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The Hard SF Renaissance by David G. Hartwell
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The Hard SF Renaissance

by David G. Hartwell

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Showing 5 of 5
This is a very solid and often thrilling anthology, a veritable cube of a book featuring "hard" science fiction stories from a wide range of authors and sources.

It's not perfect, but what is? Some of the stories seem decidedly less "hard" than others, the Poul Anderson offering is long, and uncharacteristically dull, the near absence of women is depressing but not surprising ... but this is all forgotten when one comes across a story like "Into the Miranda Rift," which swallowed me whole as (nearly) only great science fiction can.

Hard SF has often been associated with an equally hard Libertarian right wing political bent. Although some writers from that crew are here, this anthology is refreshingly free of stridency, the kind of "this is the way things ARE, and you will listen to ME" thing that Robert A. Heinlein was increasingly prone to as he got older.

Very good to great stuff. ( )
  chexmix | Feb 22, 2014 |
A really fine, top quality selection of stories. The other writing by the editors is also really good, talking about the SF, the politics, and a piece about each writer, that is enough to boost it to the 5 level, give the stories themselves average 3.8 out of 5. Or, call the whole thing 4.8 out of 5 if you like, rounded up.

Hard SF Renaissance : Gene Wars - Paul J. McAuley
Hard SF Renaissance : Wangs Carpets - Greg Egan
Hard SF Renaissance : Genesis - Poul Anderson
Hard SF Renaissance : Arthur Sternbach Brings the Curveball to Mars - Kim Stanley Robinson
Hard SF Renaissance : On the Orion Line [Xeelee] - Stephen Baxter
Hard SF Renaissance : Beggars in Spain [Beggars in Spain] - Nancy Kress
Hard SF Renaissance : Matters End - Gregory Benford
Hard SF Renaissance : The Hammer of God - Arthur C. Clarke
Hard SF Renaissance : Think Like a Dinosaur - James Patrick Kelly
Hard SF Renaissance : Mount Olympus [Return to Mars] - Ben Bova
Hard SF Renaissance : Marrow - Robert Reed
Hard SF Renaissance : Microbe - Joan Slonczewski
Hard SF Renaissance : The Lady Vanishes - Charles Sheffield
Hard SF Renaissance : Bicycle Repairman [Chattanooga] - Bruce Sterling
Hard SF Renaissance : An Ever-Reddening Glow - David Brin
Hard SF Renaissance : Sexual Dimorphism - Kim Stanley Robinson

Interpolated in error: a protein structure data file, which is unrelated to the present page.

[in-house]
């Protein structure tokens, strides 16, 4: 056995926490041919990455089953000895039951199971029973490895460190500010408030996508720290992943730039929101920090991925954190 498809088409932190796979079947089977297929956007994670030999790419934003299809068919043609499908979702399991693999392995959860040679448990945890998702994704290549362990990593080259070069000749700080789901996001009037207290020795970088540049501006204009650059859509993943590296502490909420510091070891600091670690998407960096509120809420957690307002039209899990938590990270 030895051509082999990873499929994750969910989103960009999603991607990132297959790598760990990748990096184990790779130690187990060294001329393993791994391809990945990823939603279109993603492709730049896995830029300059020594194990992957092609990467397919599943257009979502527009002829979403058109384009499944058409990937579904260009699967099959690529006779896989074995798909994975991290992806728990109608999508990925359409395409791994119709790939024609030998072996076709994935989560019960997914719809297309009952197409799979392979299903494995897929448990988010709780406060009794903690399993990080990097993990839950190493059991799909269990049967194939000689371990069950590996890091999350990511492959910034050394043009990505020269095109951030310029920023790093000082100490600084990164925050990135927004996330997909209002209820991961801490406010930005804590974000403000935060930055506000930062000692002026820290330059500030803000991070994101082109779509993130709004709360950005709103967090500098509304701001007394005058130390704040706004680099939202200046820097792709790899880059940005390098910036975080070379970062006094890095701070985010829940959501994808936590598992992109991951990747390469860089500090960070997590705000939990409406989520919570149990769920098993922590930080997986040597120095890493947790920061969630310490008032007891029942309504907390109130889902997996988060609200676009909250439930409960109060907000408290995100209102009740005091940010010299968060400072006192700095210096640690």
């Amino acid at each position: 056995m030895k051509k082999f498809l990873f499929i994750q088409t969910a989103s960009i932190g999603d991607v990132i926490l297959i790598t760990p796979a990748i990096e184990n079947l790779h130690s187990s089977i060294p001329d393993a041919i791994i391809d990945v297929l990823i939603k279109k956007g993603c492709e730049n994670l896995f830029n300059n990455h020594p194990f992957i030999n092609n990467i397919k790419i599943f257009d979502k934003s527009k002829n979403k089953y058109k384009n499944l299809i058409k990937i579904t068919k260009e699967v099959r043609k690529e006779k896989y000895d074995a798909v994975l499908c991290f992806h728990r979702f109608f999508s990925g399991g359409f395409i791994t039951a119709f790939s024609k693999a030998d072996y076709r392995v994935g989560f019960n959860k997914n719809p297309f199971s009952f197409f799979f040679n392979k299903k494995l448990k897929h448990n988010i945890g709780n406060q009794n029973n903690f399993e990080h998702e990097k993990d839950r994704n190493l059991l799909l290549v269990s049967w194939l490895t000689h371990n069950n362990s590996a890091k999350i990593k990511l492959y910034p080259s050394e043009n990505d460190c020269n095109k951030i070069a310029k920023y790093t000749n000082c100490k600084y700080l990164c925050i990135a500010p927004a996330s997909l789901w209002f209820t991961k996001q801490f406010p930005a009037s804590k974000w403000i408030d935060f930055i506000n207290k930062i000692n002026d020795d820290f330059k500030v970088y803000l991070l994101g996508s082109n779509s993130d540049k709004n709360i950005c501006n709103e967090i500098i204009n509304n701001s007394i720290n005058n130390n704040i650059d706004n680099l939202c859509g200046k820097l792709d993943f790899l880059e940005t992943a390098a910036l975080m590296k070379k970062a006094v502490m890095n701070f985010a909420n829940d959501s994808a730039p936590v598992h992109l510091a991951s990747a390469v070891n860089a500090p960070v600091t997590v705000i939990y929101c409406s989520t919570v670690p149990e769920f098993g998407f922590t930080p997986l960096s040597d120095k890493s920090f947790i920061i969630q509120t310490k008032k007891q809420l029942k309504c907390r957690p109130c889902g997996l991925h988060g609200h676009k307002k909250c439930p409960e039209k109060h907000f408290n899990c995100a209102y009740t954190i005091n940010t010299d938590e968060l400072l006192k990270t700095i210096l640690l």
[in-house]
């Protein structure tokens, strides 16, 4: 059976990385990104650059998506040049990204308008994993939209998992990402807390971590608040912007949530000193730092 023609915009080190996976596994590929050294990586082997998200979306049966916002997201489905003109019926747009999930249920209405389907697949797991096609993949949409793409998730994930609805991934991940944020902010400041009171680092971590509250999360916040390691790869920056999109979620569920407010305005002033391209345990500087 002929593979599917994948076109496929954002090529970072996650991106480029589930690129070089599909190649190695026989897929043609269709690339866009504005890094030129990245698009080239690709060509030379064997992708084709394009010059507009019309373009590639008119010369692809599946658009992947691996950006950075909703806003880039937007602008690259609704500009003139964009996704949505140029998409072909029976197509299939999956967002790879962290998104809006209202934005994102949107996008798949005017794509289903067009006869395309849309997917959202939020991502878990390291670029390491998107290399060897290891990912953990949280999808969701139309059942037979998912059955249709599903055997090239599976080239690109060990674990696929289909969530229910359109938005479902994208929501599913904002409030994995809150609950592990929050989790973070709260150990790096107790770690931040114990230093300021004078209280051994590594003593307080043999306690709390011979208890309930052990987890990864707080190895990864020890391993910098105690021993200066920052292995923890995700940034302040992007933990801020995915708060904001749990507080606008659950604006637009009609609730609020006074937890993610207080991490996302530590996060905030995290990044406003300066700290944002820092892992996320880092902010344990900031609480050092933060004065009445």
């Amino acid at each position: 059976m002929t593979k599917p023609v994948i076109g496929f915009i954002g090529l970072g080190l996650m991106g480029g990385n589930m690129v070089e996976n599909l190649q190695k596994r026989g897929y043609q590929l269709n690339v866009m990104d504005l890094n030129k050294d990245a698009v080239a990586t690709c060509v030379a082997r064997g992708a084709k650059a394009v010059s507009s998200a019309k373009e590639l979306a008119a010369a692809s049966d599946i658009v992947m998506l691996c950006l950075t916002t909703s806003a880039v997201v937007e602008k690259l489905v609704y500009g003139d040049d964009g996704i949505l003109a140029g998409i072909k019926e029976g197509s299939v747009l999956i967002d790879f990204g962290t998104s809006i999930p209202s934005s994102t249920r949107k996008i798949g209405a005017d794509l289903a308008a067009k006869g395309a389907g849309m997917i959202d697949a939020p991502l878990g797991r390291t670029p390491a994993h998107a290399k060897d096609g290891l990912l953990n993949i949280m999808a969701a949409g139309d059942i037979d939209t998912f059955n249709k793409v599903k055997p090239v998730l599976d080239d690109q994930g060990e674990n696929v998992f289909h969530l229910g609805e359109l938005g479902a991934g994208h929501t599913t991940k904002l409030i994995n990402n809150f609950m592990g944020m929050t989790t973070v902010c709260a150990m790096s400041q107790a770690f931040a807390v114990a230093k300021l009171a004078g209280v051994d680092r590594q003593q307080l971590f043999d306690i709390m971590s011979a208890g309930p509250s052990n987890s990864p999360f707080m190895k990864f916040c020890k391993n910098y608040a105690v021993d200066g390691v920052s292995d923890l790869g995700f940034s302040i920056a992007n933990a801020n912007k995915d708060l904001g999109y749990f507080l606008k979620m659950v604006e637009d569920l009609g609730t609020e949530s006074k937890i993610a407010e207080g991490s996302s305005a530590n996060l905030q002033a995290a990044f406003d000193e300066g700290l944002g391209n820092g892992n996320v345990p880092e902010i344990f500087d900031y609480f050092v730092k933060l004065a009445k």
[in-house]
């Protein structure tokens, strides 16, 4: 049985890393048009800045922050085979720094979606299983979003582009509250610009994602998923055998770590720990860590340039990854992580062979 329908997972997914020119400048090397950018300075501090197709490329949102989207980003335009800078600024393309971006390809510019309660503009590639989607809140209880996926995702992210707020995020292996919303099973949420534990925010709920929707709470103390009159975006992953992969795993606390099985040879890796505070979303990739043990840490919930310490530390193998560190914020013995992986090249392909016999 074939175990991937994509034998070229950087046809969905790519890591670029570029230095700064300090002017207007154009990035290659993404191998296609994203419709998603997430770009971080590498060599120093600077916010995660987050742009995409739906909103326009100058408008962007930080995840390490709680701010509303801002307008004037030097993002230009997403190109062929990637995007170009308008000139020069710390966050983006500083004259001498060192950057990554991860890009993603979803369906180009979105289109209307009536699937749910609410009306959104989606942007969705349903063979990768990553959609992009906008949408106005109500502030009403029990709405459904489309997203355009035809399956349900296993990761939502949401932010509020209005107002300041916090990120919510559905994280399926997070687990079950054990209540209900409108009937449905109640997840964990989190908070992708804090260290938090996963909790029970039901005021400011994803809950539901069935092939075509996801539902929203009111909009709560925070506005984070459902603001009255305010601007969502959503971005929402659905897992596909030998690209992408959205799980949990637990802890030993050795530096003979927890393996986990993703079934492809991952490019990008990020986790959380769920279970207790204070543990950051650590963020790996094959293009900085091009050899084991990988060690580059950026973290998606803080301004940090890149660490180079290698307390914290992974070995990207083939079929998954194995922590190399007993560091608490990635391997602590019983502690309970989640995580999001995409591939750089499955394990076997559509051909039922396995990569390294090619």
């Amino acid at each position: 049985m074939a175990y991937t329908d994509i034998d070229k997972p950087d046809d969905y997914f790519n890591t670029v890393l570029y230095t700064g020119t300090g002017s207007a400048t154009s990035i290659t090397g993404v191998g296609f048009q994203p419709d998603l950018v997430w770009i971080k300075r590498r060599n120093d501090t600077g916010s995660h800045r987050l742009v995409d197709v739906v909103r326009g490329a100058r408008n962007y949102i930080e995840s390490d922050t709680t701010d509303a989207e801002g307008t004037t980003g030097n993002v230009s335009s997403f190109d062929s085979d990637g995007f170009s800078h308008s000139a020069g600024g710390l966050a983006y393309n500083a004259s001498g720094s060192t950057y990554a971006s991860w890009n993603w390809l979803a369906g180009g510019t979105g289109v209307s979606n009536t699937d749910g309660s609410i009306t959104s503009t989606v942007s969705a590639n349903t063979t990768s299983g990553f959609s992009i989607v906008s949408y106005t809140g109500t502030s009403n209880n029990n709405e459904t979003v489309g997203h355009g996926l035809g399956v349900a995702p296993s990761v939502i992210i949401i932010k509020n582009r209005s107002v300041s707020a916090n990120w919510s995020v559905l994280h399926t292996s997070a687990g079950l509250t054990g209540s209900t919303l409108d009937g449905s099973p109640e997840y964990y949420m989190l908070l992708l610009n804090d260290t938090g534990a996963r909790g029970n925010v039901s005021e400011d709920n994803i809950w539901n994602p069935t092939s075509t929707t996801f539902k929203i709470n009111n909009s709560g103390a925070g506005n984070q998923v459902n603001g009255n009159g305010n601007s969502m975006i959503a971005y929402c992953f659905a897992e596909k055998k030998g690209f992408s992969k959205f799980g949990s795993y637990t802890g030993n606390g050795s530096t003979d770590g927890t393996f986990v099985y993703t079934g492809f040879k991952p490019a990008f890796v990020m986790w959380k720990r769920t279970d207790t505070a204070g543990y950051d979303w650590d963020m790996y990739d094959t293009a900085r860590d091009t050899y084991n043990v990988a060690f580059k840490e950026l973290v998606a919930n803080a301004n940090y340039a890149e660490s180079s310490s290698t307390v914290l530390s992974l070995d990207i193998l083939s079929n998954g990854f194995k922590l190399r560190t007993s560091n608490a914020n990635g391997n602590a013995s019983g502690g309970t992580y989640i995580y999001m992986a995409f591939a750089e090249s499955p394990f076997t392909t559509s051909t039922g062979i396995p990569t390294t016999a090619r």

Hard SF Renaissance : Into the Miranda Rift - G. David Nordley
Hard SF Renaissance : The Shoulders of Giants - Robert J. Sawyer
Hard SF Renaissance : A Walk in the Sun - Geoffrey A. Landis
Hard SF Renaissance : For White Hill - Joe Haldeman
Hard SF Renaissance : A Career in Sexual Chemistry - Brian M. Stableford
Hard SF Renaissance : Reef - Paul J. McAuley
Hard SF Renaissance : Exchange Rate - Hal Clement
Hard SF Renaissance : Reasons to Be Cheerful - Greg Egan
Hard SF Renaissance : Griffins Egg - Michael Swanwick
Hard SF Renaissance : Great Wall of Mars - Alastair Reynolds
Hard SF Renaissance : A Niche - Peter Watts
Hard SF Renaissance : Gossamer [Xeelee] - Stephen Baxter
Hard SF Renaissance : Madam Butterfly - James P. Hogan
Hard SF Renaissance : Understand - Ted Chiang
Hard SF Renaissance : Halo - Karl Schroeder
Hard SF Renaissance : Different Kinds of Darkness - David Langford
Hard SF Renaissance : Fast Times at Fairmont High - Vernor Vinge
Hard SF Renaissance : Reality Check - David Brin
Hard SF Renaissance : The Mendelian Lamp Case - Paul Levinson
Hard SF Renaissance : Kinds of Strangers - Sarah Zettel
Hard SF Renaissance : The Good Rat - Allen Steele
Hard SF Renaissance : Built Upon the Sands of Time - Michael F. Flynn
Hard SF Renaissance : Taklamakan [Chattanooga] - Bruce Sterling
Hard SF Renaissance : Hatching the Phoenix [Heechee (Robinette Broadhead)] - Frederik Pohl
Hard SF Renaissance : Immersion - Gregory Benford

Gene Wars - Paul J. McAuley

4 out of 5

Wangs Carpets - Greg Egan

5 out of 5

Genesis - Poul Anderson

3.5 out of 5

Arthur Sternbach Brings the Curveball to Mars - Kim Stanley Robinson

4 out of 5

On the Orion Line [Xeelee] - Stephen Baxter

4 out of 5